|General Motors Co. President Dan Ammann, right, with the co-founders of Cruise Automation Inc., Kyle Vogt, center, and Daniel Kan.|
Cruise Automation Inc., a Silicon Valley startup being snapped up by General Motors Co., is gearing up to spend some money and put its new owner in the driver's seat on autonomous vehicles.
The San Francisco company largely has flown under the radar since its launch in 2013, gaining modest attention for a plan to sell a kit that would let Audi AG owners retrofit their cars with self-driving technology. Cruise Automation ditched that plan and is now touting grander ambitions.
"We're looking for smart, ambitious people to build the world's largest fleet of driverless cars," the company says in recent job listings on its website. Cruise Automation also is planning to open its first regional office in Arizona, a state favored among auto makers for locating hot-weather test tracks.
The goal of creating the industry's biggest driverless-vehicle fleet paints a slightly clearer picture of why GM was willing to pay a steep purchase price, which exceeds $1 billion in cash and equity, according to several people familiar with the deal.
Cruise Automation had raised $20 million in September, and its valuation was less than $100 million at the time. Its sale to GM is expected to close by the middle of 2016.
People involved in financing Cruise Automation say that to achieve its goal the company needs to run independently of GM, retain its top talent and aggressively pursue new engineers. The company is looking for a range of skills, including experience with artificial intelligence, safety, cybersecurity and computer vision.
GM's deal is contingent on the startup fulfilling certain commitments and milestones, one person familiar with the transaction said. Another person with knowledge of the agreement said Cruise Automation founder Kyle Vogt has agreed to a noncompete clause over several years.
Mr. Vogt couldn't be reached for comment. A GM representative said the company plans to invest significantly to further expand the talent base and capabilities already established by Cruise.
Cruise Automation is considered a big player among a group of Silicon Valley companies scrambling to perfect the technology and components needed to create self-driving cars. While many cars on roads today are capable of semiautonomous driving–through adaptive cruise control, automatic braking and lane-keeping technologies–most industry participants say the business of making cars that can entirely pilot themselves is still years away.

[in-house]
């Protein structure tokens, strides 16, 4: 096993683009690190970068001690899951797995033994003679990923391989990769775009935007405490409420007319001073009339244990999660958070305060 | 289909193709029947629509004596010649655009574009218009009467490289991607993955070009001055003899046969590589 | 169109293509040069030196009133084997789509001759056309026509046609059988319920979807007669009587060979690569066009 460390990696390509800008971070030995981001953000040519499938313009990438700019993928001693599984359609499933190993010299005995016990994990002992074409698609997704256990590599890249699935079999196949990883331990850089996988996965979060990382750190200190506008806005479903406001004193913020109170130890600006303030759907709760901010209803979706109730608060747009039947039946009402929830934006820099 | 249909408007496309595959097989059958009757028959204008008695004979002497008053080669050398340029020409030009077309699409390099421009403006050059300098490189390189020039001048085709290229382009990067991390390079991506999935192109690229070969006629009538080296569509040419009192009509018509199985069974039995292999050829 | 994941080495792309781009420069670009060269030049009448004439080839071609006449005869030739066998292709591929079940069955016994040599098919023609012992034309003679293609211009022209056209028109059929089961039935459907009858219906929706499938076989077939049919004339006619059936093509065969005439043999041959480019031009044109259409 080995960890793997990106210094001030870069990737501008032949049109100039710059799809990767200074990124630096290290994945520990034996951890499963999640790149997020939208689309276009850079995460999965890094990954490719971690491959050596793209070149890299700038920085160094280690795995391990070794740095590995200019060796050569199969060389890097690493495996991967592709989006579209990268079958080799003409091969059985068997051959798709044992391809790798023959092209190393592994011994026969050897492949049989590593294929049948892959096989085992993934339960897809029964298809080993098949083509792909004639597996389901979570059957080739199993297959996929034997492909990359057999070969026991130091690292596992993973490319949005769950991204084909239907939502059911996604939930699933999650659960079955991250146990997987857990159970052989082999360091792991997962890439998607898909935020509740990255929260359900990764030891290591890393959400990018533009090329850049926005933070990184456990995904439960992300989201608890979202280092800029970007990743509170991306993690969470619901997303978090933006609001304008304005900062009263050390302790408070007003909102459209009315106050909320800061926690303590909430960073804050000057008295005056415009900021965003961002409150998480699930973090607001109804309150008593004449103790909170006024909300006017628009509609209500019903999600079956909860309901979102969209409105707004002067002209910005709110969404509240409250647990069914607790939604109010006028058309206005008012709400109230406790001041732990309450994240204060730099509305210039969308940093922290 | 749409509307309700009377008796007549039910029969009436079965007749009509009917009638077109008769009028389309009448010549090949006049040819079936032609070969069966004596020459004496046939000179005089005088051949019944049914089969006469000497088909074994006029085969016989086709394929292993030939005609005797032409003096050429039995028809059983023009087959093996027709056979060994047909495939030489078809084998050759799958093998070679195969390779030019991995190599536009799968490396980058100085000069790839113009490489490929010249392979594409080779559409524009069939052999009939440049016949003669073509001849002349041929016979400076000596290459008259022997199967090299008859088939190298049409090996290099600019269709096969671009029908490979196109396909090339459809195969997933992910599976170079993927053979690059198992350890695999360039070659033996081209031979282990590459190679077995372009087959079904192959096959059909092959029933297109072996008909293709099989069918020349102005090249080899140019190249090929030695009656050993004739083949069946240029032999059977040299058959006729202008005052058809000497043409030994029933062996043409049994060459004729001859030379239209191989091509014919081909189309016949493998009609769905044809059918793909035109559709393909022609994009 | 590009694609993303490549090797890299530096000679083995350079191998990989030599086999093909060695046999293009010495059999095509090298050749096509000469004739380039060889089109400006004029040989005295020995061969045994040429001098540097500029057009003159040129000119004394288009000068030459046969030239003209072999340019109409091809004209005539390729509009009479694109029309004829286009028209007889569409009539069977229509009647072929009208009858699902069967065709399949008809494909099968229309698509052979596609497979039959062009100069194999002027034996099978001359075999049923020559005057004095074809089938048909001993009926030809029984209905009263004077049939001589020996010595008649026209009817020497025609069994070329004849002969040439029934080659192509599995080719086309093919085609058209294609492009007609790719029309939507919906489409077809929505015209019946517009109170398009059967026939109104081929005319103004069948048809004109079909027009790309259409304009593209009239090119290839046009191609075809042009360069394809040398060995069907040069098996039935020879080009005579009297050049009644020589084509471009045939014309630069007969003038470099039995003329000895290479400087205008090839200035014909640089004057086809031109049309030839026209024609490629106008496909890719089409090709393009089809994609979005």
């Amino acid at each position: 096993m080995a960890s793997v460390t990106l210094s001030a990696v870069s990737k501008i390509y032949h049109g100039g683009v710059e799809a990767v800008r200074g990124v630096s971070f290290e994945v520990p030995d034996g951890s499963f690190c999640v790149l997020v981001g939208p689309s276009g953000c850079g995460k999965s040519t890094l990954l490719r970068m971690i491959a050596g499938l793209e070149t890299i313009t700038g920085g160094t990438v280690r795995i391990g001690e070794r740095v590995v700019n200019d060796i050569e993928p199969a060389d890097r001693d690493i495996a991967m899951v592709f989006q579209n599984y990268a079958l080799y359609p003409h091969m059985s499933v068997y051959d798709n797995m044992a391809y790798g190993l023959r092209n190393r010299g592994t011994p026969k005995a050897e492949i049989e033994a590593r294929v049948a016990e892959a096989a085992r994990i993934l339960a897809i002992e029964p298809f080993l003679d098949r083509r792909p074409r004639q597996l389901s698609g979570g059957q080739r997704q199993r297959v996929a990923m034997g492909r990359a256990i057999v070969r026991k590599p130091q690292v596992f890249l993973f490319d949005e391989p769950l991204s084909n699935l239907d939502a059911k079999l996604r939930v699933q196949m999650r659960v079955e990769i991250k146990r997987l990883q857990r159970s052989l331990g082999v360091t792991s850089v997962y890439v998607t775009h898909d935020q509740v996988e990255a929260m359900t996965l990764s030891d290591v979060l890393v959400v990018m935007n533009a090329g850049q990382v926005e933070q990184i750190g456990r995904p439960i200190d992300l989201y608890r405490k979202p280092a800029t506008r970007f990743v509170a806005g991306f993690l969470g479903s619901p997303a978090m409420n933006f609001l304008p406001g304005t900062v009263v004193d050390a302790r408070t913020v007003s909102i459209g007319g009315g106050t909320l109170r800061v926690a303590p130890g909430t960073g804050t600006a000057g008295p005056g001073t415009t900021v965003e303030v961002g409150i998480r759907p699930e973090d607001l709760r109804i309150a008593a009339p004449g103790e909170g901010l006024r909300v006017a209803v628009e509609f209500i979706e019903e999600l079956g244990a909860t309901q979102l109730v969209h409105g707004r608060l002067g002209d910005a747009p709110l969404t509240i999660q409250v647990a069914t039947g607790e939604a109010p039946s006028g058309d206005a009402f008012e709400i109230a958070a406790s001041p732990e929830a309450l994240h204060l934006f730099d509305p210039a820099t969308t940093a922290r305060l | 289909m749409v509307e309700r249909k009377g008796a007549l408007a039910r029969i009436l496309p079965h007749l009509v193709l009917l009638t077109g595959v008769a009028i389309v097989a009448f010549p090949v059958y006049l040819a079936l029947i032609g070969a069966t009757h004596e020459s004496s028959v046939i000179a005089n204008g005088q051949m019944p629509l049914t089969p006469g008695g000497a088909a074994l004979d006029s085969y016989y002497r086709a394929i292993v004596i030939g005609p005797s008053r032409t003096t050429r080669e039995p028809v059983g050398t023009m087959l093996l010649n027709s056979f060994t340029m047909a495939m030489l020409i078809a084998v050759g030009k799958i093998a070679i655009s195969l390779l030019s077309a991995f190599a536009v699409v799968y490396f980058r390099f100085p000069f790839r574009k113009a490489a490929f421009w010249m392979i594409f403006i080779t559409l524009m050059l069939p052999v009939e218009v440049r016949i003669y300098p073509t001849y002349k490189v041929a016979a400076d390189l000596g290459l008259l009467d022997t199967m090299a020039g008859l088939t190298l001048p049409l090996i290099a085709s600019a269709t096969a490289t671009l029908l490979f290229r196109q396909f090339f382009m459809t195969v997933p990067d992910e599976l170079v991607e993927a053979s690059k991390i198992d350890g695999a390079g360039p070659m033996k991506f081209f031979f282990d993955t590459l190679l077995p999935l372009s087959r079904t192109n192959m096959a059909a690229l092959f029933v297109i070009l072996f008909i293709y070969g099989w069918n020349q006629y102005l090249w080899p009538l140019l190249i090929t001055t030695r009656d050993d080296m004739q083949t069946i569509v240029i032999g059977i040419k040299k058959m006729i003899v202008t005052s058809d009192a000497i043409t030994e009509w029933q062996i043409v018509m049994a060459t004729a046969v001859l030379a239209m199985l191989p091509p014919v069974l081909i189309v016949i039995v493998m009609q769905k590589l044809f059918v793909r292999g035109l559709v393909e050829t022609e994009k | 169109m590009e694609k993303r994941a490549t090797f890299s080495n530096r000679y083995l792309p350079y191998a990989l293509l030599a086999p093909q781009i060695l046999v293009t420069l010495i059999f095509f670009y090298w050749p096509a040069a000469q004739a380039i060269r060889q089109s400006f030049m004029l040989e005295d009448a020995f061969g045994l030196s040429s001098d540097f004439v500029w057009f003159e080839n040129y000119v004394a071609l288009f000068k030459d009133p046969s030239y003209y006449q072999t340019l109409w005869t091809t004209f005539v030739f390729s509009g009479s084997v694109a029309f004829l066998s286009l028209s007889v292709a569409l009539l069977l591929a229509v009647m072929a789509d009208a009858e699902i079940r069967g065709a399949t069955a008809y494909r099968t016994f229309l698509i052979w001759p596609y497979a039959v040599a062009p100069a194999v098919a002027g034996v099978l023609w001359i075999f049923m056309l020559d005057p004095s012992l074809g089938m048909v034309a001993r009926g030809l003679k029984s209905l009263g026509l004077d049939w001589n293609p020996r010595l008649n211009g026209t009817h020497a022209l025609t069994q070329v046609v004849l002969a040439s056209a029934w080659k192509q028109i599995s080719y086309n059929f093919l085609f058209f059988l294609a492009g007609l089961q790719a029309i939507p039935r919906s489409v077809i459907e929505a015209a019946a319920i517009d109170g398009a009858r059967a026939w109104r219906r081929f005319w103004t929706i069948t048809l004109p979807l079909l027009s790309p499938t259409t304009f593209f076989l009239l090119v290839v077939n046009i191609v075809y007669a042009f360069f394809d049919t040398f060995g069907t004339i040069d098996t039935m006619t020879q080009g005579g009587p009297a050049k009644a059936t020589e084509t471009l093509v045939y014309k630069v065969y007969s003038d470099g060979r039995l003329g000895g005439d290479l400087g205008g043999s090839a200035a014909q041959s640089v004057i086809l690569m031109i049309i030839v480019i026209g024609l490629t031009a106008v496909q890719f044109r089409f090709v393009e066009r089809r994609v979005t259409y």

Other startups, such as Zoox Inc. and nuTonomy, have gained more recognition in the wake of GM's purchase.
Being the lead horse in the driverless-car race pits GM and its new ally in San Francisco against Alphabet Inc.'s Google X autonomous-vehicle division, Toyota Motor Corp, Tesla Motors Inc. and other companies looking to usher in a self-driving car revolution. Cruise's initial backers say Mr. Vogt's team has the guns to compete.
Jim Scheinman, founder of Maven Ventures, said in an interview that he invested in Cruise at a time when most venture capitalists saw only one company emerging from the driverless-car battle. That view has changed.
"Everybody thought Google was going to win [because] they're massive," said Mr. Scheinman, who invested in Cruise Automation's seed round of funding in 2014. "I'm not saying Google won't be competitive, but the truth for me as an entrepreneur and investor is a startup can always beat an incumbent."
Mr. Vogt now needs to do more than convince investors he can beat Google. He needs to show Cruise can thrive under an auto giant once lampooned for moving slow and snuffing out innovation.
GM itself is in transition. Long relying on parts suppliers, such as Delphi Automotive PLC, to deliver the latest technologies, the company is now more interested in direct partnerships or developing expertise in-house.
In January, GM invested $500 million in ride-hailing company Lyft Inc.; the intention is for the two companies to work together on autonomous driving projects and development.
The war for talent is fierce. Toyota, for instance, recently said it would spend $1 billion to create an artificial-intelligence unit in California and Massachusetts and has moved quickly to populate the program with top engineering talent, including hiring the entire staff of Jaybridge Robotics Inc., a Cambridge, Mass., company that was developing autonomous-vehicles for agricultural and industrial use.
GM, the No. 1 U.S. auto maker by annual sales, says it will leave Cruise Automation to work independently and in the same West Coast offices where the company's technology was cultivated. The startup's roughly existing 40 employees receive catered lunches and snacks, a practice foreign to many of the engineering offices thousands of miles away in Detroit.
"It's not going to feel like working for GM," said Spark Capital Partner Nabeel Hyatt. A Cruise board member and investor, Mr. Hyatt predicts defections won't be an issue.
Having the deep pockets of GM will jump-start efforts by Cruise engineers who never envisioned raising the money needed to produce cars. Mr. Hyatt doesn't expect big payouts from the deal to cloud that vision.
"The job's not done because of where their bank account is," he said. "The job is done when a car is driving itself powered by their technology.
Mr. Scheinman said GM is getting a team led by a car guy. He was sold on investing in Cruise after seeing video of Mr. Vogt programming a toy car to be controlled by a computer as a teenager. Since then, Mr. Vogt co-founded and later sold videogame streaming service Twitch to Amazon.com Inc. for nearly $1 billion.
Mr. Vogt "probably didn't have to work a day in his life," Mr. Scheinman said. "This is what he wanted to do." Gautham Nagesh and John D. Stoll, The Wall Street Journal – March 26, 2016